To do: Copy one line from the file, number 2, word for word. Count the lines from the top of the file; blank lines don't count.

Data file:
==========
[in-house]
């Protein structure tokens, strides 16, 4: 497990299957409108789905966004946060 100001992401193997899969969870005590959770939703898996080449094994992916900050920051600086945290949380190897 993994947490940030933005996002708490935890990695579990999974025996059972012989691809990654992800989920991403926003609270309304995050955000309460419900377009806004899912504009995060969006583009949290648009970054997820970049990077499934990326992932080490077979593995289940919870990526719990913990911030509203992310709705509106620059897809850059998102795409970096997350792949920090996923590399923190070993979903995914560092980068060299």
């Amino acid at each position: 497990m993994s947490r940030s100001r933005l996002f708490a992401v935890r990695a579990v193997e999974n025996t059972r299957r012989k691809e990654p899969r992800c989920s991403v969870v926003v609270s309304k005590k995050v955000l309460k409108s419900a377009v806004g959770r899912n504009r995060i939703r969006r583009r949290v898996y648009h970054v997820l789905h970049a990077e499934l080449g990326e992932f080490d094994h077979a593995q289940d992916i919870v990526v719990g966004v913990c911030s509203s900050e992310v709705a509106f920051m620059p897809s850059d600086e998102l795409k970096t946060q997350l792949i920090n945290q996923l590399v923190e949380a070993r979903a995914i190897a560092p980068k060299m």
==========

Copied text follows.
């Protein structure tokens, strides 16, 4: 497990299957409108789905966004946060 100001992401193997899969969870005590959770939703898996080449094994992916900050920051600086945290949380190897 993994947490940030933005996002708490935890990695579990999974025996059972012989691809990654992800989920991403926003609270309304995050955000309460419900377009806004899912504009995060969006583009949290648009970054997820970049990077499934990326992932080490077979593995289940919870990526719990913990911030509203992310709705509106620059897809850059998102795409970096997350792949920090996923590399923190070993979903995914560092980068060299």